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Council Appears To Be Pushing Expensive Technology On Police

The Greensboro Police Department needs some assistance from the City Council. However, according to comments made by Police Chief Brian James, one thing they aren’t asking for is a “shots fired system.” City Councilmember Sharon Hightower and Mayor Nancy Vaughan appear to be pushing this technology, which is a computerized system that will inform the police of the exact location of shots fired in a certain area.

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Outling’s Question Draws Negative Response From Council

One takeaway from the Greensboro City Council work session on Tuesday, March 23, is that the eight women on the City Council really don’t like lone male City Councilmember Justin Outling’s attempting to take action. At the work session, Outling made what was a reasonable request.  He asked City Manager David Parrish to let him know, by Friday, how many additional police officers the Greensboro Police Department needed.

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Greensboro Police Have Fewer Officers Than Previously Reported

As far as the number of fully trained Greensboro police officers on the street, according to Greensboro Police Chief Brian James, it’s worse than what has previously been reported. James gave a report on the new Greensboro Police Department Strategic Plan at the Greensboro City Council work session on Tuesday, March 23.

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Bill To Protect Women’s Sports Introduced In State House

Republicans in the North Carolina state House have filed a bill titled, “Save Women’s Sports Act.” House Bill 358, the “Save Women’s Sports Act,” would prohibit biological males from participating in “interscholastic or intramural athletic activities” for “females, women or girls.”

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NCAE Asks CDC For Science And Data Behind New 3-Foot Rule

The North Carolina Association of Educators (NCAE) is asking for some answers from the US Centers for Disease Control and Prevention (CDC). On Friday, March 19, the CDC issued a new edict that, in school, students only needed to be three feet apart, not the six feet that the CDC has been recommending and states have been enforcing for more than a year.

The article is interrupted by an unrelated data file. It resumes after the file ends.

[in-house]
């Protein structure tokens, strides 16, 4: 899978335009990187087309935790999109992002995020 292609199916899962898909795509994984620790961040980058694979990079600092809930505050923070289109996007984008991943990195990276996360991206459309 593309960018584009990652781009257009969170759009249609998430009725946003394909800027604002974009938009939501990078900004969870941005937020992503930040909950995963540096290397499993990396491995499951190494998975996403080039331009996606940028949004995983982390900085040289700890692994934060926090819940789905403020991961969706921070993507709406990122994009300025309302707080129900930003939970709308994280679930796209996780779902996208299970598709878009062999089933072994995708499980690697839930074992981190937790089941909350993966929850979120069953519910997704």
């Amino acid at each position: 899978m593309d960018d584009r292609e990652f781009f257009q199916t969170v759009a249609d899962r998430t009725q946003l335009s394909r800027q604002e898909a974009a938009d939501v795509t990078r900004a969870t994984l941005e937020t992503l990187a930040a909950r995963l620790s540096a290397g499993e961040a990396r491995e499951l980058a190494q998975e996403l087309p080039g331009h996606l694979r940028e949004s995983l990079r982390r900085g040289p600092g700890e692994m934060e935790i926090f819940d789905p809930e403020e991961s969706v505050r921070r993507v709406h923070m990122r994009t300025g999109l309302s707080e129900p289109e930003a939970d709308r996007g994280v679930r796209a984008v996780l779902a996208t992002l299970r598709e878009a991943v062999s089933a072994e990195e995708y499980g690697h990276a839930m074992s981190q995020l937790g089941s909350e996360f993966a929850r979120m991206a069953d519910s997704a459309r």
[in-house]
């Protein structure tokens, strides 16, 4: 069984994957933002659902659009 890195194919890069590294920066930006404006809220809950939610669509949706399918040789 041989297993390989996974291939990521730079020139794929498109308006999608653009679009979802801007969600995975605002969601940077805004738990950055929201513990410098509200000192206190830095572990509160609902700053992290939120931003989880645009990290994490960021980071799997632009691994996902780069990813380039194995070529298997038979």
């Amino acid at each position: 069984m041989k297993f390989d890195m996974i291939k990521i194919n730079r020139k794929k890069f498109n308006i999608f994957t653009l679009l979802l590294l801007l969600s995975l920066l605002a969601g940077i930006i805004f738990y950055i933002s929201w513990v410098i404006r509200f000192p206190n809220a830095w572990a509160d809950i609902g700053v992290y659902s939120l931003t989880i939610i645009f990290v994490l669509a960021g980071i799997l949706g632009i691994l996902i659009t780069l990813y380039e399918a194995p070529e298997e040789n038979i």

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Housing Supply In Greensboro Hitting New Lows

If you were thinking about selling your house, there may never be a better time, and if you’re thinking about buying you may want to move fast. According to the Greensboro Regional Realtors Association (GRRA), housing inventory is hitting new lows, which means houses are selling fast. In February 2021, there was only a 0.8 month’s supply of housing inventory according to the Triad Multiple Listing Service (MLS).

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Number Of Homicides In 2021 Almost Double 2020 Numbers

As of Friday, March 19, 2021, Greensboro had 11 homicides reported this year.  At the same date in 2020, six homicides had been reported in Greensboro. That sounds like bad news, but it is much worse when you consider that in 2020, Greensboro set an all-time record for homicides with a total of 61 for the year.

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Senate Bill Mandates In Emergencies Patients Be Allowed Visitors

One consequence of the plethora of restrictions invoked as a result of COVID-19 was that people in the hospital and in adult care facilities were not allowed to have any visitors. “The No Patient Left Alone Act” has been filed in the North Carolina state Senate to put a stop to that practice regardless of the emergency situation.

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Charter Schools Get Left Behind On Reopening Act

Charter schools in North Carolina got quite a shock this week in a letter from Superintendent of Public Instruction Catherine Truitt. Truitt notes that while traditional public schools can operate grades 6-12 under either Plan A or Plan B and must offer Plan C, charter schools are not permitted to offer Plan A for students in grades 6-12 but must provide Plan C and can operate under Plan B.

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Greensboro And Durham: A Tale of Two Cities

Both Greensboro and Durham had major economic development announcements this week. Tuesday, March 16, Greensboro announced that Syngenta was not leaving, and Thursday, March 18, Durham announced that it had been chosen as the site of a new Google engineering hub.

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Council Vote On Union Square Project Delayed Until April 6

The expectation was that the next step in the development of the Union Square Campus – which was continued from the Feb. 16 meeting – would be approved at the Tuesday, March 16 City Council meeting, but it wasn’t. The proposed project is for a mixed-use development with approximately 250 apartments built over ground floor retail and a seven-level parking deck. Instead, by a 5-to-4 vote, the City Council continued the item until the Tuesday, April 6 meeting.

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Syngenta Will Continue To Call Greensboro Home

Syngenta isn’t going anywhere, which is good news for Greensboro. Instead of moving to a new location, Syngenta announced on Tuesday, March 16 that it would be staying right where it is on Swing Road and invest an estimated $68 million in building new facilities on its current campus.